China’s national medical bulk-buy program to be expanded

China has launched six rounds of the centralized procurement program since 2018, with 260 billion yuan of savings estimated.


The National Healthcare Security Administration in Beijing. [Photo/IC]

February 14, 2022

BEIJING – The expanding list of drugs and medical consumables included in China’s bulk-buy program is expected to cover traditional Chinese medicines and more orthopedic and dental implants this year, the National Healthcare Security Administration said on Friday.

Since 2018, China has launched six rounds of a centralized procurement program that is estimated to have saved more than 260 billion yuan ($40.7 billion) in medical insurance costs and patient expenditure, said Chen Jinfu, deputy director of the administration.

He told a news briefing held by the State Council Information Office that 234 types of medications included in the bulk-buy program have seen an average price cut of 53 percent.

He said prices of heart stents, expensive medical consumables newly added to the program, had dropped by 93 percent, and prices of artificial hips and knees were down 82 percent.

“Centralized procurement programs in China have become regular, and the bidding processes, as well as supportive policies to ensure quality, supplies, distribution and use of selected medical products are getting better,” he said.

Chen said that by the end of this year, there should be more than 350 medications included in national or regional procurement programs in each province, along with no less than five types of high-value medical consumables.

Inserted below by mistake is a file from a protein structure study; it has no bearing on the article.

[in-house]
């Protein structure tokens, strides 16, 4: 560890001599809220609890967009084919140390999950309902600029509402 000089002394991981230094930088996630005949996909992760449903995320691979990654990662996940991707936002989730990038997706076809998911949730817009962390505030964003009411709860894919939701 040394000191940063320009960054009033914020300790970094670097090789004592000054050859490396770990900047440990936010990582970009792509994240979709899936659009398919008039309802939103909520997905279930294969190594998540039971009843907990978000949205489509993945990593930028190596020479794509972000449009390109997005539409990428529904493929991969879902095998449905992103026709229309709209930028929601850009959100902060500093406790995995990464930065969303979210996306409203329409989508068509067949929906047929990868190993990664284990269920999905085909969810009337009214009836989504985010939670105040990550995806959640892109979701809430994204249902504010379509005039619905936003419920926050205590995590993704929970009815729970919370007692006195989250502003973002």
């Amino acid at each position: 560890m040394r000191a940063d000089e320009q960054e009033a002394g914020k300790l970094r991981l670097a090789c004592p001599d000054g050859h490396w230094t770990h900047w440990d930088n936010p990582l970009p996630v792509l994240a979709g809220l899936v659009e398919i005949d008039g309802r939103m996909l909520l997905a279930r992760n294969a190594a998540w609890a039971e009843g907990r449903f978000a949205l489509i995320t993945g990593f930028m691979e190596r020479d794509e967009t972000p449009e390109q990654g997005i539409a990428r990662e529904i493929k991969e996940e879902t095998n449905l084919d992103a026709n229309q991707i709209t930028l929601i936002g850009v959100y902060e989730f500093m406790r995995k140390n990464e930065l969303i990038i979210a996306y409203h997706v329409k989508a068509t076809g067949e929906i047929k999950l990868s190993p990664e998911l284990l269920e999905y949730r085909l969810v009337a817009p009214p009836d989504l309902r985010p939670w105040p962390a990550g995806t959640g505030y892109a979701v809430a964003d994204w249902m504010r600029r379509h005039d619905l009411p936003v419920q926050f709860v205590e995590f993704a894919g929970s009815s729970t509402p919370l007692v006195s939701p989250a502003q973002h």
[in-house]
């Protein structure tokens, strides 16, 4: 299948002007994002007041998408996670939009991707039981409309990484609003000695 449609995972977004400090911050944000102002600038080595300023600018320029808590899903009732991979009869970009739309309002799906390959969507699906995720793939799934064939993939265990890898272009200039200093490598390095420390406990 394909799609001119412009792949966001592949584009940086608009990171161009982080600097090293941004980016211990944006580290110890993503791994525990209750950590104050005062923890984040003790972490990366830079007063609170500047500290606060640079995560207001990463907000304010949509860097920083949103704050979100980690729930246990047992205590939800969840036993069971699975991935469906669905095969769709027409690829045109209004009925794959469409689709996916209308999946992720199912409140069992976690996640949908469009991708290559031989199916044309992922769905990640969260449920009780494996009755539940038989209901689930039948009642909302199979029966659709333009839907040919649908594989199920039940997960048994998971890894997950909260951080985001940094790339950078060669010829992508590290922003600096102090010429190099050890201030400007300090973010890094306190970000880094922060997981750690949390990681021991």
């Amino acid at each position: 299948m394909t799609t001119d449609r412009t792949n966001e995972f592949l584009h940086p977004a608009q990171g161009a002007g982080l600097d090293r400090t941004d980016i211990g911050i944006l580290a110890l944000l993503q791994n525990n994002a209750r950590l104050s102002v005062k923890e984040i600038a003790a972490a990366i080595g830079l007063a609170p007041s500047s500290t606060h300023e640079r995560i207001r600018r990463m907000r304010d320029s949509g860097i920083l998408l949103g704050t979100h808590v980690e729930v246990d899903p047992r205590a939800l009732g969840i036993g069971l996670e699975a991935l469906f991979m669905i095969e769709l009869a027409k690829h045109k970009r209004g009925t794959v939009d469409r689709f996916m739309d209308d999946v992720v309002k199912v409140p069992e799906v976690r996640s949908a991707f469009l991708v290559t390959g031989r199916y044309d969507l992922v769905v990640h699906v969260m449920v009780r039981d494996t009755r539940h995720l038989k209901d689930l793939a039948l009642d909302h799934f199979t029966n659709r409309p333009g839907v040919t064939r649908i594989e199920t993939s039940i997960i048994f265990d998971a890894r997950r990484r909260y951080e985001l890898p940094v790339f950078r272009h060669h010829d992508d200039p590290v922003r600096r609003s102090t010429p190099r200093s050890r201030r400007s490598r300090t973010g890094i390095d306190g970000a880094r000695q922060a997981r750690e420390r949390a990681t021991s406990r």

The types of medical products included in the program, which has mainly focused on chemical drugs thus far, will also become more diverse, he said.

“This year, we plan to roll out bulk-buy programs targeting medical consumables in high public demand, such as spinal consumables,” Chen said.

He said authorities have begun negotiating with experts and medical institutions to devise bulk-buying plans tailored to artificial bones and dental implants.

In addition, some provinces have banded together to launch regional procurement programs for traditional Chinese medicines. “The scope of such programs will be further expanded this year,” he said.

Chen said the centralized procurement system is aimed at achieving reasonable prices, as well as balancing supply and demand.

“Our goal is not to nail down the lowest prices around the world,” he said.

“As China is pursuing common prosperity, we are striving to bring high-quality medications to Chinese people at affordable prices.”

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